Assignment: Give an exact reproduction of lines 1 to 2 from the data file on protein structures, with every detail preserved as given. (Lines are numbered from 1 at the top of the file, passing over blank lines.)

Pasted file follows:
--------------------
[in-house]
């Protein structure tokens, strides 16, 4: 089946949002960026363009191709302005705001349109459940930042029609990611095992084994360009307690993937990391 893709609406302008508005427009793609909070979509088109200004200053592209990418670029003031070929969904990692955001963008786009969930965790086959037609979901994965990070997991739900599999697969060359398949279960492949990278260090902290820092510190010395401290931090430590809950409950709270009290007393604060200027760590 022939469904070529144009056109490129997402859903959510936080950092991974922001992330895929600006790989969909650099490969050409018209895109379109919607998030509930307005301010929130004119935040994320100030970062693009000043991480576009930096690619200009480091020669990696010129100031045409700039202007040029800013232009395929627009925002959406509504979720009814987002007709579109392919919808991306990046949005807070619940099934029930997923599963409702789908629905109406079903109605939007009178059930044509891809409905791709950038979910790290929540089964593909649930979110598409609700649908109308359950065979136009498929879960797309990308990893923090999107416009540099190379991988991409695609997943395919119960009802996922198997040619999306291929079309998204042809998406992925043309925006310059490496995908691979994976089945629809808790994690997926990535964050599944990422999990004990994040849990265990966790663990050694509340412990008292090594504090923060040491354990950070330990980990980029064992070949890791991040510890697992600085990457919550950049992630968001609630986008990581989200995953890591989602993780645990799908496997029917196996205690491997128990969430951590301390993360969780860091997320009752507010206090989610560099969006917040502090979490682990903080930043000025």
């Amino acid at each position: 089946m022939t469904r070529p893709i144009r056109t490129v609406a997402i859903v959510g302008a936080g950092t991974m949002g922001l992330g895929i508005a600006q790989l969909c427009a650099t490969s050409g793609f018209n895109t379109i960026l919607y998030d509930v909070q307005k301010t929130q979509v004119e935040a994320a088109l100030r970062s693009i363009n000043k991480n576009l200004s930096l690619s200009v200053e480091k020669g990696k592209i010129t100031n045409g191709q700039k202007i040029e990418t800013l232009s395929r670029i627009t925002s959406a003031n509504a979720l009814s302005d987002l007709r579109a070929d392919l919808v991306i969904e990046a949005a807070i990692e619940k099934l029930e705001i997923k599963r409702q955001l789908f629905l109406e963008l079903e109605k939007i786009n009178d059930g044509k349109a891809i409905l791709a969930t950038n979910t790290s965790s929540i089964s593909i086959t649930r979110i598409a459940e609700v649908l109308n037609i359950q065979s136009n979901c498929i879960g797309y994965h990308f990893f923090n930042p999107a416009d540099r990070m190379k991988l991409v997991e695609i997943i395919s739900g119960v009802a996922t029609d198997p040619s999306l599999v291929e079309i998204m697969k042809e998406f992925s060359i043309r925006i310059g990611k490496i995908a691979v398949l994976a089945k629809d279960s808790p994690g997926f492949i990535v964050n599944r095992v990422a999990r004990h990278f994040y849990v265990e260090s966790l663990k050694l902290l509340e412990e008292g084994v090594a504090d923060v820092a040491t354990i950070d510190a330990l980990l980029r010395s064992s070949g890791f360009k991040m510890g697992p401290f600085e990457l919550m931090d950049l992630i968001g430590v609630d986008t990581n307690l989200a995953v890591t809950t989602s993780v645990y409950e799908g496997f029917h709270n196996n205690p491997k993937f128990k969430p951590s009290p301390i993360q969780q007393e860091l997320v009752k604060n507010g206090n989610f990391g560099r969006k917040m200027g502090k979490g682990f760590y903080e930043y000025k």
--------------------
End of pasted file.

[in-house]
């Protein structure tokens, strides 16, 4: 089946949002960026363009191709302005705001349109459940930042029609990611095992084994360009307690993937990391 893709609406302008508005427009793609909070979509088109200004200053592209990418670029003031070929969904990692955001963008786009969930965790086959037609979901994965990070997991739900599999697969060359398949279960492949990278260090902290820092510190010395401290931090430590809950409950709270009290007393604060200027760590 022939469904070529144009056109490129997402859903959510936080950092991974922001992330895929600006790989969909650099490969050409018209895109379109919607998030509930307005301010929130004119935040994320100030970062693009000043991480576009930096690619200009480091020669990696010129100031045409700039202007040029800013232009395929627009925002959406509504979720009814987002007709579109392919919808991306990046949005807070619940099934029930997923599963409702789908629905109406079903109605939007009178059930044509891809409905791709950038979910790290929540089964593909649930979110598409609700649908109308359950065979136009498929879960797309990308990893923090999107416009540099190379991988991409695609997943395919119960009802996922198997040619999306291929079309998204042809998406992925043309925006310059490496995908691979994976089945629809808790994690997926990535964050599944990422999990004990994040849990265990966790663990050694509340412990008292090594504090923060040491354990950070330990980990980029064992070949890791991040510890697992600085990457919550950049992630968001609630986008990581989200995953890591989602993780645990799908496997029917196996205690491997128990969430951590301390993360969780860091997320009752507010206090989610560099969006917040502090979490682990903080930043000025």